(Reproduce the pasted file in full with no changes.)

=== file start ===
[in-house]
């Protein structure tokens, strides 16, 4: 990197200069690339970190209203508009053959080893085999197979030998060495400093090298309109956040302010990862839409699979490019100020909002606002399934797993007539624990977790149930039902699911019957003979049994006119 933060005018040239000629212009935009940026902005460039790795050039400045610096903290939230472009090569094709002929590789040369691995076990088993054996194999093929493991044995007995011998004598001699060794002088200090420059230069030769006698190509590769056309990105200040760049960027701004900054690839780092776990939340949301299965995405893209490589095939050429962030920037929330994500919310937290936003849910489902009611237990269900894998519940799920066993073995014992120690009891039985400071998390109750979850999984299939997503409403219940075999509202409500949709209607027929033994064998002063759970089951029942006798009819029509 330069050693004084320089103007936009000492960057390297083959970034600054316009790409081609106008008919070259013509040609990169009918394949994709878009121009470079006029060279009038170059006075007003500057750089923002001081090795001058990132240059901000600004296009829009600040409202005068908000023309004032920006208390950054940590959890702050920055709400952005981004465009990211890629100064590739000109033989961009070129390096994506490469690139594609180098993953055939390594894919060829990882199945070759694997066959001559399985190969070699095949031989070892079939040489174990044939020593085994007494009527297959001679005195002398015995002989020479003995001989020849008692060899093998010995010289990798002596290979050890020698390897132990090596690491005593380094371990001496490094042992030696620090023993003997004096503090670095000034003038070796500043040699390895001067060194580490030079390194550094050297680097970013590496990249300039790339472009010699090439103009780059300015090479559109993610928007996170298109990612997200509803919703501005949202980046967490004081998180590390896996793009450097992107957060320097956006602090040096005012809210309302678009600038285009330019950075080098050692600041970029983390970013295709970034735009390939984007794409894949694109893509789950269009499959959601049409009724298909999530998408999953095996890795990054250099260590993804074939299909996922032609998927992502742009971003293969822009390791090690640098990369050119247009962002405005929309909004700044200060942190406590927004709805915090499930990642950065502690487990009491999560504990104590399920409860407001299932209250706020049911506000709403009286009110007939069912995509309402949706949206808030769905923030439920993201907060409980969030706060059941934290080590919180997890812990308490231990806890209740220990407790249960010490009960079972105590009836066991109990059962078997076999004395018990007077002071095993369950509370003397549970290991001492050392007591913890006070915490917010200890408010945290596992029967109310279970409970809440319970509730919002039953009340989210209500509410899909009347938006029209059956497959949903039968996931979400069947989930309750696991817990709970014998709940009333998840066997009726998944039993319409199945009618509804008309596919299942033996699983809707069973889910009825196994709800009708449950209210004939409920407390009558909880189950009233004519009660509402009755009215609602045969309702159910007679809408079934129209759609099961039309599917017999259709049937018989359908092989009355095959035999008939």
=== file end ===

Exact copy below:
[in-house]
């Protein structure tokens, strides 16, 4: 990197200069690339970190209203508009053959080893085999197979030998060495400093090298309109956040302010990862839409699979490019100020909002606002399934797993007539624990977790149930039902699911019957003979049994006119 933060005018040239000629212009935009940026902005460039790795050039400045610096903290939230472009090569094709002929590789040369691995076990088993054996194999093929493991044995007995011998004598001699060794002088200090420059230069030769006698190509590769056309990105200040760049960027701004900054690839780092776990939340949301299965995405893209490589095939050429962030920037929330994500919310937290936003849910489902009611237990269900894998519940799920066993073995014992120690009891039985400071998390109750979850999984299939997503409403219940075999509202409500949709209607027929033994064998002063759970089951029942006798009819029509 330069050693004084320089103007936009000492960057390297083959970034600054316009790409081609106008008919070259013509040609990169009918394949994709878009121009470079006029060279009038170059006075007003500057750089923002001081090795001058990132240059901000600004296009829009600040409202005068908000023309004032920006208390950054940590959890702050920055709400952005981004465009990211890629100064590739000109033989961009070129390096994506490469690139594609180098993953055939390594894919060829990882199945070759694997066959001559399985190969070699095949031989070892079939040489174990044939020593085994007494009527297959001679005195002398015995002989020479003995001989020849008692060899093998010995010289990798002596290979050890020698390897132990090596690491005593380094371990001496490094042992030696620090023993003997004096503090670095000034003038070796500043040699390895001067060194580490030079390194550094050297680097970013590496990249300039790339472009010699090439103009780059300015090479559109993610928007996170298109990612997200509803919703501005949202980046967490004081998180590390896996793009450097992107957060320097956006602090040096005012809210309302678009600038285009330019950075080098050692600041970029983390970013295709970034735009390939984007794409894949694109893509789950269009499959959601049409009724298909999530998408999953095996890795990054250099260590993804074939299909996922032609998927992502742009971003293969822009390791090690640098990369050119247009962002405005929309909004700044200060942190406590927004709805915090499930990642950065502690487990009491999560504990104590399920409860407001299932209250706020049911506000709403009286009110007939069912995509309402949706949206808030769905923030439920993201907060409980969030706060059941934290080590919180997890812990308490231990806890209740220990407790249960010490009960079972105590009836066991109990059962078997076999004395018990007077002071095993369950509370003397549970290991001492050392007591913890006070915490917010200890408010945290596992029967109310279970409970809440319970509730919002039953009340989210209500509410899909009347938006029209059956497959949903039968996931979400069947989930309750696991817990709970014998709940009333998840066997009726998944039993319409199945009618509804008309596919299942033996699983809707069973889910009825196994709800009708449950209210004939409920407390009558909880189950009233004519009660509402009755009215609602045969309702159910007679809408079934129209759609099961039309599917017999259709049937018989359908092989009355095959035999008939």